All structures respond in some way to loading, either in compression, tension, or combinations of various loading modes. While most structures and systems are designed to accommodate planned loading, it is well known that loads exceeding design limits or continued cyclical loading may induce fatigue in the structure. While some structures may be readily monitored for signs of fatigue, others are not easily monitored. Examples include subsea structures, such as pipelines, risers, wellheads, etc.
In most instances, monitoring systems are installed when the structure is installed or constructed. However, there exists a system of subsea risers, pipelines and other structures that have already been installed without the benefit of monitoring systems. These subsea components are subject not only to normal planned current or wave loading, but met ocean events, such as hurricanes, or sustained cyclical loading from vortex induced vibration (VIV) loading.
A major concern in all offshore operations is the operational life of subsea components. A fatigue-induced failure can result in a substantial economic loss as well as an environmental disaster should produced hydrocarbons be released into the sea. When a subsea production structure is nearing the end of its serviceable life or has suffered substantial fatigue, producing companies are likely to shut-in production rather than run the risk of a catastrophic failure. This can result in substantial financial losses to the producing company.
Currently, most subsea structures, such as risers and pipelines, including steel catenary risers, are not monitored. Structural integrity of such bodies is modeled, based on known loading factors, sea state data, and boundary conditions. Because there is no direct measurement of strain or fatigue in these structures, high safety factors, on the order of 10 to 20, are factored into these models. It will be appreciated that as the models indicate that a structure is nearing the end of its serviceable life or has undergone unacceptable fatigue, the choice for the production company is to repair or replace the structure or to shut-in production. In some instances, the structural integrity is far better than the models may predict. This means that the producing companies may be incurring substantial expense in repairing or replacing the structures or losses from shutting in production. The alternative, a loss of containment of produced hydrocarbons, would, however, subject any producing company to far greater liability costs when compared to repair, replacement or shut-in.
Recently efforts have been made to develop monitoring systems for subsea structures. U.S. Patent Publication 2004/0035216, published 26 Feb. 2004, U.S. Application 10/228,385, entitled Apparatuses and Methods for Monitoring Stress in Steel Catenary Risers, which is herein incorporated by reference in its entirety, describes an apparatus and method for monitoring subsea structures utilizing a series of fiber optic Bragg grating (FBG) sensors to measure strain in several directions on a subsea structure. The design and use of FBG sensors is discussed within the '385 application. Multiple fiber optic strands from a centralized fiber bundle have a Bragg grating applied to them and are attached to the subsea structure. Small gratings are etched on the fibers where attached to the structure. As a light is applied to the fiber a return signal is received. As a strain is applied to the structure, the grating is likewise strained and the returned signal undergoes a frequency shift that is proportional to the strain. The aforementioned application discloses the performance of the FBG sensors and a means for attaching them to the structure. It will be appreciated that by obtaining actual strain data, the models used to determine serviceable life are more accurate and the safety factors can be reduced to manageable levels. As, such, producing companies are more likely to reduce repair/replacement costs or shut-in losses without substantially increasing environmental risk.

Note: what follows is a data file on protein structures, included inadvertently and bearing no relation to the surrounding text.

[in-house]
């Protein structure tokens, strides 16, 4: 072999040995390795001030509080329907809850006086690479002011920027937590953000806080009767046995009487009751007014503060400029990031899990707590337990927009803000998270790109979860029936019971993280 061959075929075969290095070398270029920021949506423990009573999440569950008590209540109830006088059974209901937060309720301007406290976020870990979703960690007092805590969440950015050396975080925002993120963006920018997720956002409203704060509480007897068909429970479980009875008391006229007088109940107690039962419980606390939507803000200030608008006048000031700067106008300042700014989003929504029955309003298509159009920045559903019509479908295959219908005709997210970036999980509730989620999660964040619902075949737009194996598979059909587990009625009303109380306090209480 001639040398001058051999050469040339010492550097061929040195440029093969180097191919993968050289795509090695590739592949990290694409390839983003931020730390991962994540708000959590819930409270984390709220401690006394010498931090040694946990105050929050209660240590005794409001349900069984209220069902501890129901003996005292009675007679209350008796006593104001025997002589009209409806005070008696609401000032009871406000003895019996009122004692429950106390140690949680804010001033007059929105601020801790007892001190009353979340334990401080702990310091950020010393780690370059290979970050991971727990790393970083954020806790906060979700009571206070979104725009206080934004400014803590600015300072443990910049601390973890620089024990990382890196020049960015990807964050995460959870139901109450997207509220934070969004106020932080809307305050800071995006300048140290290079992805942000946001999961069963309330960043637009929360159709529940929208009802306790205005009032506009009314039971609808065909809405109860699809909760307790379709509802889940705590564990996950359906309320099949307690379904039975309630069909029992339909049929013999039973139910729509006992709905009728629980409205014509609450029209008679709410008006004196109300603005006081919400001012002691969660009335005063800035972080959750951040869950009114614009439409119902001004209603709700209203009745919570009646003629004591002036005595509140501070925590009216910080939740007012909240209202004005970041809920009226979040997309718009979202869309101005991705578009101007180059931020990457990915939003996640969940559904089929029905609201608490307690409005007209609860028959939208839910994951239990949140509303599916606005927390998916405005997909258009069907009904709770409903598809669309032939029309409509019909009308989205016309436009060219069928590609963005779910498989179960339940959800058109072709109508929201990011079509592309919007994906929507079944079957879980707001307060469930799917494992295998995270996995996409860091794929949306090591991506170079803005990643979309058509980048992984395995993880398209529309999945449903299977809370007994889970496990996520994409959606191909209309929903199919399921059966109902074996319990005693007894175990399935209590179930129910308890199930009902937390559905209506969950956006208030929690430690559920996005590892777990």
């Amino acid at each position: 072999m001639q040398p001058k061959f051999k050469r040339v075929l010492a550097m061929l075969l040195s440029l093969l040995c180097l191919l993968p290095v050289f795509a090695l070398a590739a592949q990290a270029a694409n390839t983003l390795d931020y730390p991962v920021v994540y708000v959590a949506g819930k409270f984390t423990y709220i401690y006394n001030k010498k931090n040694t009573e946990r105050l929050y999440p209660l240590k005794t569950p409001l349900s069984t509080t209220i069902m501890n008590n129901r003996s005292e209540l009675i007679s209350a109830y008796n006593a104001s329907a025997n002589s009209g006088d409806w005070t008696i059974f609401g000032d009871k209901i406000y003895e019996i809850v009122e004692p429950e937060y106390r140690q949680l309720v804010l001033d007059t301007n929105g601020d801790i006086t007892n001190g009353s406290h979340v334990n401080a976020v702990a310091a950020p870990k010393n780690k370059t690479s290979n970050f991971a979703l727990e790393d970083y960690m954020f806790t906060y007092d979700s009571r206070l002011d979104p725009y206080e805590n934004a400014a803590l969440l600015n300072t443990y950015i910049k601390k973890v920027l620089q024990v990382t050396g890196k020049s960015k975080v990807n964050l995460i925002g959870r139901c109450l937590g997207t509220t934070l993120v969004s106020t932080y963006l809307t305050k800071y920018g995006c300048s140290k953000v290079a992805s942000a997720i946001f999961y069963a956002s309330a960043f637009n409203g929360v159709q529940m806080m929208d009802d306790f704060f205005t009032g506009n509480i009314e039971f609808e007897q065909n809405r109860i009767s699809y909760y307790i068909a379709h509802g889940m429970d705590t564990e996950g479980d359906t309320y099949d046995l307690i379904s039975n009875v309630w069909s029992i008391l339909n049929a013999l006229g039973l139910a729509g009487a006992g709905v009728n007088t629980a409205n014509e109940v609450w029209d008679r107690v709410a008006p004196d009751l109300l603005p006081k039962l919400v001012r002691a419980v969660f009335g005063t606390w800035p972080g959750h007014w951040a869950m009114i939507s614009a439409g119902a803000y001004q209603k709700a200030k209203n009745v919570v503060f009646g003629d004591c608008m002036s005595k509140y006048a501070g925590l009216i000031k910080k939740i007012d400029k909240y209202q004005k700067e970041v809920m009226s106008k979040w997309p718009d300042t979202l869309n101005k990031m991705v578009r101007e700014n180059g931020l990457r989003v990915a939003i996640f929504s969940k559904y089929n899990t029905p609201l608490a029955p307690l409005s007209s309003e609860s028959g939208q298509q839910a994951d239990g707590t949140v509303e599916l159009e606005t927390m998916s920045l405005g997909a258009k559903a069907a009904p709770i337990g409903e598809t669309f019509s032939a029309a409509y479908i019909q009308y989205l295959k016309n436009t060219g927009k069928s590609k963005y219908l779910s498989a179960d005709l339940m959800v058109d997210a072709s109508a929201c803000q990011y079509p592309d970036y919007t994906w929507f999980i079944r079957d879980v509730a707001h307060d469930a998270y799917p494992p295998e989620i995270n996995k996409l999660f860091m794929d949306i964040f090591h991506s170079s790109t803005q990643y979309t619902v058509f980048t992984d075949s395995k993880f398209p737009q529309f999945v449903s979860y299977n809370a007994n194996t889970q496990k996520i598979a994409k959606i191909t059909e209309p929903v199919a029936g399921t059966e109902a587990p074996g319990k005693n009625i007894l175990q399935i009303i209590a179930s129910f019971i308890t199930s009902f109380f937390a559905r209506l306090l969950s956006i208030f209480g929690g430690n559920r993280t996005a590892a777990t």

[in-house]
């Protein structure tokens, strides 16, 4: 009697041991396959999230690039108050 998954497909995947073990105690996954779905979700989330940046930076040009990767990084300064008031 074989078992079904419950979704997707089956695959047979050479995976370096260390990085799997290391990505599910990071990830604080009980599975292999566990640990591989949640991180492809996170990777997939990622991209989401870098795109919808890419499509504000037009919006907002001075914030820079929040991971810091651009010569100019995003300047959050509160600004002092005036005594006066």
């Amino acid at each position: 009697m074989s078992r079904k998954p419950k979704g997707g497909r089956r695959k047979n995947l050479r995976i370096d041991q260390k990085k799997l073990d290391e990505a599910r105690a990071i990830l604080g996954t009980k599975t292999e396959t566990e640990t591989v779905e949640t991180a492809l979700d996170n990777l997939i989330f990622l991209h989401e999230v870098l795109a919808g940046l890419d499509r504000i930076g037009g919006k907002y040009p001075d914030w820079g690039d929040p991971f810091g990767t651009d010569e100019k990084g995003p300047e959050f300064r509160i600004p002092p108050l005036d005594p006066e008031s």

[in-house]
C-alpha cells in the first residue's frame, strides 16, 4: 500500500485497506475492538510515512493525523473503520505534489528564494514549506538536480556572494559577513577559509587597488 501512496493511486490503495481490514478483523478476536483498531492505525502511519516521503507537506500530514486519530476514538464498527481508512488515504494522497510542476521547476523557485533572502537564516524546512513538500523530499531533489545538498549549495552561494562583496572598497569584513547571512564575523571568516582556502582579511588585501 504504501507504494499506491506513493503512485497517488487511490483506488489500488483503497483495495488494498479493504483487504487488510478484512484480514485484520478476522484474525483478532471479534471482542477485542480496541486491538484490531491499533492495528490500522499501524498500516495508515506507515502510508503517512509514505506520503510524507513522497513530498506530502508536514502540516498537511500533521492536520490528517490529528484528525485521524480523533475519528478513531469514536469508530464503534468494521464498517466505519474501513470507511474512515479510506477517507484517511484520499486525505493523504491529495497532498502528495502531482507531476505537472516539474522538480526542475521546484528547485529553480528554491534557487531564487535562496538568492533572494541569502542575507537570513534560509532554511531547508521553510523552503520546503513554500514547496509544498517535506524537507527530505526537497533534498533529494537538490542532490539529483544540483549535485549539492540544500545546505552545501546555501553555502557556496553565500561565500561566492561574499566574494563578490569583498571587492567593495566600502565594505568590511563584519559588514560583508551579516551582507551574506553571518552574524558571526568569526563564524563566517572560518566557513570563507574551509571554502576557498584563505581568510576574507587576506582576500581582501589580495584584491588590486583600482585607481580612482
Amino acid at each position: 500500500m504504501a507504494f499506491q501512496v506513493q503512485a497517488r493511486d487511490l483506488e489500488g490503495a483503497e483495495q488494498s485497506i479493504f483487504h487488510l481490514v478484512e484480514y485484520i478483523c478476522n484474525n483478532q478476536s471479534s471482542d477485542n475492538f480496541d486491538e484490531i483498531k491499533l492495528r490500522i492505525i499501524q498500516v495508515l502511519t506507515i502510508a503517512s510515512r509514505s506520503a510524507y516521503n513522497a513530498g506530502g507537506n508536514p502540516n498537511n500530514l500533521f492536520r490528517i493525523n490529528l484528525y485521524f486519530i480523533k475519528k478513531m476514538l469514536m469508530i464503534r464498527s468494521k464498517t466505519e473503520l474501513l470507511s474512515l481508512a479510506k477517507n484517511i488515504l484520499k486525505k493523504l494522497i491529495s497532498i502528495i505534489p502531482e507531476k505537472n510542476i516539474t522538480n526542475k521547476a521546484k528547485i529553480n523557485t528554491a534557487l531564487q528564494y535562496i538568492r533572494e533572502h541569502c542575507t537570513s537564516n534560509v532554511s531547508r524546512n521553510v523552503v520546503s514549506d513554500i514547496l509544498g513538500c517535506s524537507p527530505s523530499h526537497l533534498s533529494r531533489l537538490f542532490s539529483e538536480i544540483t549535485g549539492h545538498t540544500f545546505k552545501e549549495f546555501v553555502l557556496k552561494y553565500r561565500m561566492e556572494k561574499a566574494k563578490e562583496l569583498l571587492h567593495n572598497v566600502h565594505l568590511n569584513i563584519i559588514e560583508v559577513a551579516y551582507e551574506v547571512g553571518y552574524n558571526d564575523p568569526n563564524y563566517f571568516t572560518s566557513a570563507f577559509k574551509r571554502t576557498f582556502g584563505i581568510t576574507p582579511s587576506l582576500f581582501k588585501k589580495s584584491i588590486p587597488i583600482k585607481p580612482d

Thus, there exists a need for an improved method and apparatus to permit retrofit of an FBG or other sensor monitoring system that can be adapted to structures already in place.
The present invention is directed to a means of retrofitting sensors to installed marine elements. More particularly, the present invention utilizes a set of collars that may be remotely installed on subsea structures. One or more fiber optic sensors and umbilicals leading to a system are affixed to the structure by means of multipart collars. The collars may be hingeable for ease of installation or may be assembled as separate items. The umbilical acts as a protective sleeve for the fiber optic sensor and its fiber optic communication line. The sensors may be bonded internal to the the umbilical. Moreover, the fiber optic sensors may be of the FBG type previously disclosed, or may be of the Fabry Perot (FP) interferometer type. The nature of FP sensors is well known to those of ordinary skill in the art. In a Fabry Perot sensor, light is reflected between two partially silvered surfaces. As the light is reflected, part of the light is transmitted each time it reaches the surface, resulting in multiple offset beams that set up an interference. The performance of FP sensors is similar in that relative movement between the two silvered surfaces will result in a change of wavelength of the light.